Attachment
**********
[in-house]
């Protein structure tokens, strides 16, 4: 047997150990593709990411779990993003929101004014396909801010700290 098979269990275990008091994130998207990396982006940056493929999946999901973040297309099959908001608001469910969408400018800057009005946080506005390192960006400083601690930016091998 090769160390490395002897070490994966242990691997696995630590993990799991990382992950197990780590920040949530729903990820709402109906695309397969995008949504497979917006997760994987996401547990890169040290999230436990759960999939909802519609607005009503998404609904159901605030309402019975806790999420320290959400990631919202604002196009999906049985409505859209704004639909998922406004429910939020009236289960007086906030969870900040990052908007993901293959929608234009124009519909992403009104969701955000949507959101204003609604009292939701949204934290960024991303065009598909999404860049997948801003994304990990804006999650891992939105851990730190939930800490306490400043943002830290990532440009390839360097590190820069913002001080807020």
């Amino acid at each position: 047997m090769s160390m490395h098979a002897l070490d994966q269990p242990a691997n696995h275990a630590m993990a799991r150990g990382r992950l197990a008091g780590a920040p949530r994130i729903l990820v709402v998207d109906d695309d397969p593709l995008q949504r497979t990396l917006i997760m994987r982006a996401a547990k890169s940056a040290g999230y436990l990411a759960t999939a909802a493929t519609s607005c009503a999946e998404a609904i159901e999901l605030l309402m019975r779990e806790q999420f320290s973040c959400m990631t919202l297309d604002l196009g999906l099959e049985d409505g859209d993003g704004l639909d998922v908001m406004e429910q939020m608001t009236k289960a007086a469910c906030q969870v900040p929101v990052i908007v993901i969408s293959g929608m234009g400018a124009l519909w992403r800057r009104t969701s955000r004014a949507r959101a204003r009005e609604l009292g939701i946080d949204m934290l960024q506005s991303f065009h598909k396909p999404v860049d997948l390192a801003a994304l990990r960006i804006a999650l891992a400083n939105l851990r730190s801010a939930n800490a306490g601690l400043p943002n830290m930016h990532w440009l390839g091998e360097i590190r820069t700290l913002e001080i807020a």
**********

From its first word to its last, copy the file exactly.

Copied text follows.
[in-house]
């Protein structure tokens, strides 16, 4: 047997150990593709990411779990993003929101004014396909801010700290 098979269990275990008091994130998207990396982006940056493929999946999901973040297309099959908001608001469910969408400018800057009005946080506005390192960006400083601690930016091998 090769160390490395002897070490994966242990691997696995630590993990799991990382992950197990780590920040949530729903990820709402109906695309397969995008949504497979917006997760994987996401547990890169040290999230436990759960999939909802519609607005009503998404609904159901605030309402019975806790999420320290959400990631919202604002196009999906049985409505859209704004639909998922406004429910939020009236289960007086906030969870900040990052908007993901293959929608234009124009519909992403009104969701955000949507959101204003609604009292939701949204934290960024991303065009598909999404860049997948801003994304990990804006999650891992939105851990730190939930800490306490400043943002830290990532440009390839360097590190820069913002001080807020």
């Amino acid at each position: 047997m090769s160390m490395h098979a002897l070490d994966q269990p242990a691997n696995h275990a630590m993990a799991r150990g990382r992950l197990a008091g780590a920040p949530r994130i729903l990820v709402v998207d109906d695309d397969p593709l995008q949504r497979t990396l917006i997760m994987r982006a996401a547990k890169s940056a040290g999230y436990l990411a759960t999939a909802a493929t519609s607005c009503a999946e998404a609904i159901e999901l605030l309402m019975r779990e806790q999420f320290s973040c959400m990631t919202l297309d604002l196009g999906l099959e049985d409505g859209d993003g704004l639909d998922v908001m406004e429910q939020m608001t009236k289960a007086a469910c906030q969870v900040p929101v990052i908007v993901i969408s293959g929608m234009g400018a124009l519909w992403r800057r009104t969701s955000r004014a949507r959101a204003r009005e609604l009292g939701i946080d949204m934290l960024q506005s991303f065009h598909k396909p999404v860049d997948l390192a801003a994304l990990r960006i804006a999650l891992a400083n939105l851990r730190s801010a939930n800490a306490g601690l400043p943002n830290m930016h990532w440009l390839g091998e360097i590190r820069t700290l913002e001080i807020a």